RARE Daily

Lumos Hopes Its Oral Alternative to HGH Will Fuel Its Growth

April 5, 2023

Growth hormone deficiency is a rare condition that is the result of inadequate secretion of growth hormone from the pituitary gland. Though recombinant human growth hormone has long been used to treat people with pediatric growth hormone deficiency, it requires either daily or weekly injections and when injections are missed, results can be sub-optimal. Lumos Pharma is developing a once-daily oral therapy that works by promoting secretion of growth hormone. We spoke to Rick Hawkins, chairman and CEO of Lumos Pharma, about the company’s experimental therapy, how it works, and why it may be an attractive alternative to existing approaches.


Daniel Levine: Rick, thanks for joining us.

Richard Hawkins: Well, thank you Danny. It a pleasure to be here.

Daniel Levine: We’re going to talk about pediatric growth hormone deficiency, Lumos Pharma, and its effort to change the way the condition is treated by developing a once-a-day oral therapy. Let’s start with the condition itself. What causes pediatric growth hormone deficiency?

Richard Hawkins: Well, pediatric growth hormone deficiency, or PGHD is a disorder of growth in children and adolescents. And PGHD occurs when the pituitary gland does not produce the normal amount of growth hormone needed for kids to grow taller. So, growth hormone is a key hormone produced in the pituitary gland and supports essential metabolic functions and bone growth among others. And there are a lot of different causes, but it’s usually divided into two categories, either organic, where there’s severe growth hormone deficiency when patients can’t produce any growth hormone at all, or idiopathic growth hormone deficiency where their pituitary access is still functional and they produce some growth hormone, but not quite enough.

Daniel Levine: At what age is it generally diagnosed and how is it diagnosed?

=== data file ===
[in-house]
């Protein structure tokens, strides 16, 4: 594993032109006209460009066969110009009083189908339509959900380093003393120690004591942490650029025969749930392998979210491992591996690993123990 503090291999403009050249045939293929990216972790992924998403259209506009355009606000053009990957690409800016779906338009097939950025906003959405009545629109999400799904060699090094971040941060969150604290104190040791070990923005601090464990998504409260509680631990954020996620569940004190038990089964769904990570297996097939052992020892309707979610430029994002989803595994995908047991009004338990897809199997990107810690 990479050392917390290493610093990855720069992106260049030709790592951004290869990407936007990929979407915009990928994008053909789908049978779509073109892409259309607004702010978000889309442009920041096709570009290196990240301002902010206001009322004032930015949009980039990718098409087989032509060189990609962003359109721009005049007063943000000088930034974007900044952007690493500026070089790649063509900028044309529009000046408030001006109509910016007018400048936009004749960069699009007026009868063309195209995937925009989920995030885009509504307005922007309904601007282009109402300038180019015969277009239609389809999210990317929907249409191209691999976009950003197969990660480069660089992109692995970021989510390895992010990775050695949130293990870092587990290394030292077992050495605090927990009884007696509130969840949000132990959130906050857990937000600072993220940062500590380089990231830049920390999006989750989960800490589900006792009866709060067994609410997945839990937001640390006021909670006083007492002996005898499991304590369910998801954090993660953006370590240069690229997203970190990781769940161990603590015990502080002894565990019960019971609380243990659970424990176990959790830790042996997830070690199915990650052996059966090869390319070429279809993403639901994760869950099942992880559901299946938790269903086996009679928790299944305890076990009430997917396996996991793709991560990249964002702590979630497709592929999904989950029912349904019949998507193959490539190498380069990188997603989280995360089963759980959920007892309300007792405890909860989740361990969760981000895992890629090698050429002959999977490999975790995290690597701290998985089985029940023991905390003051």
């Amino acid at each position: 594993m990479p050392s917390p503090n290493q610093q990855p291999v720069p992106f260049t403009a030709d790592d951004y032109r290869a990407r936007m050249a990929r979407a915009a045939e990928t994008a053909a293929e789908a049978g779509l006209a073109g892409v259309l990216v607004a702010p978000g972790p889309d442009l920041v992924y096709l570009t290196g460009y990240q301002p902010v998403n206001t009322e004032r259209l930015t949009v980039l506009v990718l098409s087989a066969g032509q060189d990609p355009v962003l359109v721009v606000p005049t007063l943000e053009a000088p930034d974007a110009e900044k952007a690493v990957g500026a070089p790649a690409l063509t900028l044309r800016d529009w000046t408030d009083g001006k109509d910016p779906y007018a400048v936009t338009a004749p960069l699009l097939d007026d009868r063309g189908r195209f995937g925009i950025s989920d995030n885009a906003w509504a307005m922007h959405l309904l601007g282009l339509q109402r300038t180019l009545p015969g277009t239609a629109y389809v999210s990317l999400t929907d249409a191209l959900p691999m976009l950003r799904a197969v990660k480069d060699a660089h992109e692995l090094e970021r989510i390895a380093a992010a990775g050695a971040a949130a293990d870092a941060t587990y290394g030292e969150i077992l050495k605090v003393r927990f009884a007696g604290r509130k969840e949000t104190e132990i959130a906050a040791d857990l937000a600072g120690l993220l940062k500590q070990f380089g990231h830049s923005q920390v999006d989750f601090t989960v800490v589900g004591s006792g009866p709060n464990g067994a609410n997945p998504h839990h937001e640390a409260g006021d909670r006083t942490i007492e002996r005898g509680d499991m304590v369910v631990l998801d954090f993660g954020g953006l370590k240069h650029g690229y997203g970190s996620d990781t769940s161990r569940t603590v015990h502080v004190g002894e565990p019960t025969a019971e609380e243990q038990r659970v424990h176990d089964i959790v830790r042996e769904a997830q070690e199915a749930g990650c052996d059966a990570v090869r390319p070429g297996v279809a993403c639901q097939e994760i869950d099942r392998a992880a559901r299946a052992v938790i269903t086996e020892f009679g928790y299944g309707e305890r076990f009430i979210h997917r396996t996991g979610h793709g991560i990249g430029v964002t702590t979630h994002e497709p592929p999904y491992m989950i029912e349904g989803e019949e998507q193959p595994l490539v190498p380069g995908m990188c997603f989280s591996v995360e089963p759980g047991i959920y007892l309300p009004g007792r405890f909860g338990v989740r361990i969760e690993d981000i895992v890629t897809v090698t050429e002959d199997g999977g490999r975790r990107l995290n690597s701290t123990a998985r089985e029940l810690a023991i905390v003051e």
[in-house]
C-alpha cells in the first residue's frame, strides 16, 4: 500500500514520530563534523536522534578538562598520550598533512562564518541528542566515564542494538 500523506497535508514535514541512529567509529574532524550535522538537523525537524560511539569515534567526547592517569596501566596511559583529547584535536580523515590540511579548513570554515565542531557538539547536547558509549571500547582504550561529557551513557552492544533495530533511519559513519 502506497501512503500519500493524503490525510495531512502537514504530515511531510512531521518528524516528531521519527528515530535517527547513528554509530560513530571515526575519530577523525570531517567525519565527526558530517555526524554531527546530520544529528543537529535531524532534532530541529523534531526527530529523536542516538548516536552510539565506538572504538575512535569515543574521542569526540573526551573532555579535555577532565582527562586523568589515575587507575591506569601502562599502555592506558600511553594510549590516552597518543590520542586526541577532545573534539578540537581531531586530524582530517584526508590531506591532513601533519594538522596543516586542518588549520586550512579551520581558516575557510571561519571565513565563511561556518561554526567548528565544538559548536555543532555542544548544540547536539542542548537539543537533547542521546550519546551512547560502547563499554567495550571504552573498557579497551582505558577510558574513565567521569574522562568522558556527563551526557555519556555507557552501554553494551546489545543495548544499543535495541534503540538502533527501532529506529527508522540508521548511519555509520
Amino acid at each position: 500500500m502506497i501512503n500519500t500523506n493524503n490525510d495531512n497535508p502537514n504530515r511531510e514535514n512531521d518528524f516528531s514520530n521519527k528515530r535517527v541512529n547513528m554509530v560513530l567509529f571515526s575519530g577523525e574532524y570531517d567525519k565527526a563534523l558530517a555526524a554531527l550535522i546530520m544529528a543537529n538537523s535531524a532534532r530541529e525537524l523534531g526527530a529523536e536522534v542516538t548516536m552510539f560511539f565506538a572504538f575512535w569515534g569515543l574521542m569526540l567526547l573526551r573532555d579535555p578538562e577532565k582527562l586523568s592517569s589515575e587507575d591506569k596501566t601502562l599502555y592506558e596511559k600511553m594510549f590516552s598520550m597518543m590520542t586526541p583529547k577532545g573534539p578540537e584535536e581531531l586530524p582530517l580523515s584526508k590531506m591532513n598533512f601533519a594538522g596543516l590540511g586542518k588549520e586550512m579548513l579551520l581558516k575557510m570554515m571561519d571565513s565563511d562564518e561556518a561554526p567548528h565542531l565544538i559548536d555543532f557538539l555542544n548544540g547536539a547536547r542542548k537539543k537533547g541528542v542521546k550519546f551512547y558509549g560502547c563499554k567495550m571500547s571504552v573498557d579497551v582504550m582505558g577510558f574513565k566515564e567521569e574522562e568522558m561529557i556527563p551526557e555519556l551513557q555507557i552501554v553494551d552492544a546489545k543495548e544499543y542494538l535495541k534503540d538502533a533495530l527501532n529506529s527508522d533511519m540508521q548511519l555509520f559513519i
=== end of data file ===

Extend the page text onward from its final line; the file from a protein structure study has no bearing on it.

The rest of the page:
Richard Hawkins: Well, first of all, the incidence is about one in 3,500 children in the U.S. and it can be diagnosed as early as age 2 or 3, but typically patients take a growth hormone treatment, an injectable treatment, for seven to eight years of their lives. But children grow from birth to late adolescence or early adulthood, and depending on the severity of the growth hormone deficiency and the cause, you know, PGHD can be diagnosed in young children as well as adolescents. The phenotype is the fact that that children then end up with short stature, where reduced height compared to their same age peers. And the physicians or families may understand that they have this medical condition fairly early on when at different times they don’t keep up with the growth of their peers, or adolescence when adolescents typically have a growth spurt and that doesn’t happen. So then they get referred to a pediatric endocrinologist. But there are a lot of different ways that you can be referred into the medical system. But these patients are typically eventually referred to a specialist of pediatric endocrinology. Once they get to the pediatric endocrinologist, then they can do certain kinds of lab tests, but also they get an x-ray to check to make sure that their bones or their growth plates or their epiphyses are still open and to see exactly where they are in their growth, or how much more growth they have to go. Then they essentially get referred fairly easily into the system to a pediatric endocrinologist.